With the leaves out of the way, it was time to find a tree branch to cut down! This is the key to creating a super realistic looking faux tree. We only had one tree on our property that could work, so I carefully examined each limb to find one that was relatively upright and balanced.
Here it is!
I cut it down to approximately 100″, which is slightly taller than the 8′ olive tree it was replacing.
Update: Our tree ended up shrinking several inches over time as it dried out, so I’d recommend letting your branch dry out for as long as possible before trimming it.
Then it was time to prune. This is another step that could be skipped if you live somewhere cold with leaf-less trees in the winter (I guess there’s one benefit to living in the snow ;))
I left most of the branches/smaller twigs on at this stage—those would be later trimmed off after I filled the tree to my desired shape.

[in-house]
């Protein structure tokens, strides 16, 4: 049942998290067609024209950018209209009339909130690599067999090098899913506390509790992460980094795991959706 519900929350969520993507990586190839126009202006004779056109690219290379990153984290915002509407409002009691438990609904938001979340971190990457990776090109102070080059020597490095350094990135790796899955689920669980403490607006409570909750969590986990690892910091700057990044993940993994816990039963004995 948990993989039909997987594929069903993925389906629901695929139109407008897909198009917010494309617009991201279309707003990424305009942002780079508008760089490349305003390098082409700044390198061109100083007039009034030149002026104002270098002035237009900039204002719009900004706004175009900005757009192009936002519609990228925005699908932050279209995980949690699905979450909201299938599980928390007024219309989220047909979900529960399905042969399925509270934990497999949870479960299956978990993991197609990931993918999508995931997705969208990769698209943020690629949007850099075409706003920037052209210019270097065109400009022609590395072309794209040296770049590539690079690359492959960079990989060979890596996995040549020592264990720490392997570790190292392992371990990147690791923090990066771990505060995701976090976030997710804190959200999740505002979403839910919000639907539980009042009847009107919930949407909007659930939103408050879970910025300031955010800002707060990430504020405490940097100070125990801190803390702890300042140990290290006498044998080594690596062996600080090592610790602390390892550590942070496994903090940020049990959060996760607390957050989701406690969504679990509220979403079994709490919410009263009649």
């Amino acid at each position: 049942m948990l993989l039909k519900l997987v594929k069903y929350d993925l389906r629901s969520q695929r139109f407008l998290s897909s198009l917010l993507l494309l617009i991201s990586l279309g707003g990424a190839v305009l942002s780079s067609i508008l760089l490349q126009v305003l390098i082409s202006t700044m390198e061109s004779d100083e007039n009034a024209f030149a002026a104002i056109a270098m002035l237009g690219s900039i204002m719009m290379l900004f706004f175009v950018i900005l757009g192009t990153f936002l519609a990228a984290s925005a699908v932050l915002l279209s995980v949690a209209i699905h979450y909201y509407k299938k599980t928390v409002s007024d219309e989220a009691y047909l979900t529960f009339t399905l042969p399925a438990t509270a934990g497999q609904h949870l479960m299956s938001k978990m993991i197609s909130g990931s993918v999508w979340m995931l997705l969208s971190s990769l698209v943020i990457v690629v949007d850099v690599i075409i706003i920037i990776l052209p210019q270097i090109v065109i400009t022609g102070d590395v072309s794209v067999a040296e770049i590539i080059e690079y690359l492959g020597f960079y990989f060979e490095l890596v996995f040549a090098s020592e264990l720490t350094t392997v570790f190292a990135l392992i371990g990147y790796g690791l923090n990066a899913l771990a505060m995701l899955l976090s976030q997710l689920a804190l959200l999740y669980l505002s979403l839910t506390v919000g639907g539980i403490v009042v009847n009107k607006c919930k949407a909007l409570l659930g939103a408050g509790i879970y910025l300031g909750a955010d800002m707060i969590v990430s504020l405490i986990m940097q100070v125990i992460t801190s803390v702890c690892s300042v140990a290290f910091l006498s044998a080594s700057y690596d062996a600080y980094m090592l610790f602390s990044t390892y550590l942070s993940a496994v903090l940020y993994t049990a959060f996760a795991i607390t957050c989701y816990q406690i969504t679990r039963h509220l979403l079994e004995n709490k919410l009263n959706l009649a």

Next, it was time to plant the tree in a pot. I found an old bucket lying around and filled it with quick-set concrete mix.
Then used clamps to hold the tree in place while the mix hardened. Tip: this is a great solution to re-pot/stabilize the base of any faux tree, since the pots they come with are so small!
Once the concrete was set, I carefully transported my tree inside. Note the scale in comparison to the three fake trees—and the difference in shape. This is is why the end result of this project looks so realistic!
In the other tutorials I watched, they used a small drill bit (approximately the size of a single branch wire) to drill a hole into the branch…
Then inserted the wire. I found this to be a little tricky, as it was tough to control the angle of the drill bit and it kept coming out of the other side.
Nevertheless, this is the best way to attach the leaves to your larger branches and it looks very convincing. You can also use hot glue/gorilla glue to be safe.